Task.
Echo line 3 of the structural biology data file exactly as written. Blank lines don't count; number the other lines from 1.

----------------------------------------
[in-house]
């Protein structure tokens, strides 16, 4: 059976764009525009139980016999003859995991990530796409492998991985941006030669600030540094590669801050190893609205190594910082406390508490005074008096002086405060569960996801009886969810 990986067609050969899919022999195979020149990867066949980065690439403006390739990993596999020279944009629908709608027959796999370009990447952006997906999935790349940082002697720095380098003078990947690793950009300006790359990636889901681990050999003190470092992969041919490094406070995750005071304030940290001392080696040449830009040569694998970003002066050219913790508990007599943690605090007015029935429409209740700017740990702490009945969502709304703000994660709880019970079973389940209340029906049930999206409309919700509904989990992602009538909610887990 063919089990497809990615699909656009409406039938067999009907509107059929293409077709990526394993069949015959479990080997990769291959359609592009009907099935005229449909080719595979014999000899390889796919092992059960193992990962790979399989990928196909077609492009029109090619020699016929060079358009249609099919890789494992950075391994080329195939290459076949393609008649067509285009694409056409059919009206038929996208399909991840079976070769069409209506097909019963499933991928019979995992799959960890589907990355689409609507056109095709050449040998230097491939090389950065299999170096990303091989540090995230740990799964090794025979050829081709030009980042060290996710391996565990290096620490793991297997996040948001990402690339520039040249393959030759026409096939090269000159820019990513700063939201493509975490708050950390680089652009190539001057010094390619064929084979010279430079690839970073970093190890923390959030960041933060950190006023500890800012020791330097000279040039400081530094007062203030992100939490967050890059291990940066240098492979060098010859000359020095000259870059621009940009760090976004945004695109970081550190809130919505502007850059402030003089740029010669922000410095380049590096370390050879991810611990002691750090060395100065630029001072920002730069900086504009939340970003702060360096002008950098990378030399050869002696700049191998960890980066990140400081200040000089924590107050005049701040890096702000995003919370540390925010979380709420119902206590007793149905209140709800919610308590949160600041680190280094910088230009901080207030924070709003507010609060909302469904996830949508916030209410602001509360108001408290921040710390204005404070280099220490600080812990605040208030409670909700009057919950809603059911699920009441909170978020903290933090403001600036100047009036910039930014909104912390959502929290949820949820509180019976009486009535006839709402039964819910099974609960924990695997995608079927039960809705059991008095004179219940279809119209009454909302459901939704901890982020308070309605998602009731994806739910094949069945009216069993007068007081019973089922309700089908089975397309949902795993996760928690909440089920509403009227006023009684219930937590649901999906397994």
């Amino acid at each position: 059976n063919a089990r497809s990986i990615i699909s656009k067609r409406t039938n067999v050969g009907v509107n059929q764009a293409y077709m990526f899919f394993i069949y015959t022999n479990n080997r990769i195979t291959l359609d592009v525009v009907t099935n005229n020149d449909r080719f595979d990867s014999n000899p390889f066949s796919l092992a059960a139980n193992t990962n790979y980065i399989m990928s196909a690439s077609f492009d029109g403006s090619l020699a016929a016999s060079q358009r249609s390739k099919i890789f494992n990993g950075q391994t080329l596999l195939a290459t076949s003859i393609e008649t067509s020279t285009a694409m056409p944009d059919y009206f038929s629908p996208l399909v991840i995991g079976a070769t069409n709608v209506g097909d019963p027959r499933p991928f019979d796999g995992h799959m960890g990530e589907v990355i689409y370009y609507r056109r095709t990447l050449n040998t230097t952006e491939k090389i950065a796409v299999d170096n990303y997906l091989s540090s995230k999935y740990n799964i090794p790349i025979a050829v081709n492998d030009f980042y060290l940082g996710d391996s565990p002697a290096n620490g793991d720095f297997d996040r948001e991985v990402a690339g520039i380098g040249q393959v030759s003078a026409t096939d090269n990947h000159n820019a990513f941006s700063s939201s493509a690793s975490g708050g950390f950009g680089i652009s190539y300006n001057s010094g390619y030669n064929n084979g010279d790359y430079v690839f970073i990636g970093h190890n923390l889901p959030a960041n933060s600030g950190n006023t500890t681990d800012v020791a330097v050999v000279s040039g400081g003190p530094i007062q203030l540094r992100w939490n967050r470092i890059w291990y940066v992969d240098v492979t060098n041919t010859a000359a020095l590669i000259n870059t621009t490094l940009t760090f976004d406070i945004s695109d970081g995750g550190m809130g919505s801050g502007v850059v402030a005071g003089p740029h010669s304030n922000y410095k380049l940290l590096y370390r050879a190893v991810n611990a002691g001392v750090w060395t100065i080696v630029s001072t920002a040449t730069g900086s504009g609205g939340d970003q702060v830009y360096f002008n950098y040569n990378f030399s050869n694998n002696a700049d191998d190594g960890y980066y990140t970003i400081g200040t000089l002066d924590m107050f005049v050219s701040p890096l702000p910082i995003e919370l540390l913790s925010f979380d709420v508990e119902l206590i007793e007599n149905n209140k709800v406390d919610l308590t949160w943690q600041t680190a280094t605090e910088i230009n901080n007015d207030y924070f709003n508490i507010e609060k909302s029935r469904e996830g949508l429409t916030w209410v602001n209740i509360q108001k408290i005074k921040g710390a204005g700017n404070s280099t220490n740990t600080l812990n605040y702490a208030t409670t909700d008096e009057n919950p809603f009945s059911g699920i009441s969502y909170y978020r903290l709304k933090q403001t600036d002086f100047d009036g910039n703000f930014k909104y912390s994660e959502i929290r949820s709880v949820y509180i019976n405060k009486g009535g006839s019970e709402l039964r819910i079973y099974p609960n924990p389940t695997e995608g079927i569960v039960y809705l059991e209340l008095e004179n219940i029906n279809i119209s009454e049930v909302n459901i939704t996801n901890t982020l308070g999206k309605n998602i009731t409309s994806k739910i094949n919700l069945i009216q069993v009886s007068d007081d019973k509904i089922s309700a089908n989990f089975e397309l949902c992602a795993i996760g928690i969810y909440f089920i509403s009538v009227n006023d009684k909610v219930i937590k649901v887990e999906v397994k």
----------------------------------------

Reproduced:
């Amino acid at each position: 059976n063919a089990r497809s990986i990615i699909s656009k067609r409406t039938n067999v050969g009907v509107n059929q764009a293409y077709m990526f899919f394993i069949y015959t022999n479990n080997r990769i195979t291959l359609d592009v525009v009907t099935n005229n020149d449909r080719f595979d990867s014999n000899p390889f066949s796919l092992a059960a139980n193992t990962n790979y980065i399989m990928s196909a690439s077609f492009d029109g403006s090619l020699a016929a016999s060079q358009r249609s390739k099919i890789f494992n990993g950075q391994t080329l596999l195939a290459t076949s003859i393609e008649t067509s020279t285009a694409m056409p944009d059919y009206f038929s629908p996208l399909v991840i995991g079976a070769t069409n709608v209506g097909d019963p027959r499933p991928f019979d796999g995992h799959m960890g990530e589907v990355i689409y370009y609507r056109r095709t990447l050449n040998t230097t952006e491939k090389i950065a796409v299999d170096n990303y997906l091989s540090s995230k999935y740990n799964i090794p790349i025979a050829v081709n492998d030009f980042y060290l940082g996710d391996s565990p002697a290096n620490g793991d720095f297997d996040r948001e991985v990402a690339g520039i380098g040249q393959v030759s003078a026409t096939d090269n990947h000159n820019a990513f941006s700063s939201s493509a690793s975490g708050g950390f950009g680089i652009s190539y300006n001057s010094g390619y030669n064929n084979g010279d790359y430079v690839f970073i990636g970093h190890n923390l889901p959030a960041n933060s600030g950190n006023t500890t681990d800012v020791a330097v050999v000279s040039g400081g003190p530094i007062q203030l540094r992100w939490n967050r470092i890059w291990y940066v992969d240098v492979t060098n041919t010859a000359a020095l590669i000259n870059t621009t490094l940009t760090f976004d406070i945004s695109d970081g995750g550190m809130g919505s801050g502007v850059v402030a005071g003089p740029h010669s304030n922000y410095k380049l940290l590096y370390r050879a190893v991810n611990a002691g001392v750090w060395t100065i080696v630029s001072t920002a040449t730069g900086s504009g609205g939340d970003q702060v830009y360096f002008n950098y040569n990378f030399s050869n694998n002696a700049d191998d190594g960890y980066y990140t970003i400081g200040t000089l002066d924590m107050f005049v050219s701040p890096l702000p910082i995003e919370l540390l913790s925010f979380d709420v508990e119902l206590i007793e007599n149905n209140k709800v406390d919610l308590t949160w943690q600041t680190a280094t605090e910088i230009n901080n007015d207030y924070f709003n508490i507010e609060k909302s029935r469904e996830g949508l429409t916030w209410v602001n209740i509360q108001k408290i005074k921040g710390a204005g700017n404070s280099t220490n740990t600080l812990n605040y702490a208030t409670t909700d008096e009057n919950p809603f009945s059911g699920i009441s969502y909170y978020r903290l709304k933090q403001t600036d002086f100047d009036g910039n703000f930014k909104y912390s994660e959502i929290r949820s709880v949820y509180i019976n405060k009486g009535g006839s019970e709402l039964r819910i079973y099974p609960n924990p389940t695997e995608g079927i569960v039960y809705l059991e209340l008095e004179n219940i029906n279809i119209s009454e049930v909302n459901i939704t996801n901890t982020l308070g999206k309605n998602i009731t409309s994806k739910i094949n919700l069945i009216q069993v009886s007068d007081d019973k509904i089922s309700a089908n989990f089975e397309l949902c992602a795993i996760g928690i969810y909440f089920i509403s009538v009227n006023d009684k909610v219930i937590k649901v887990e999906v397994k």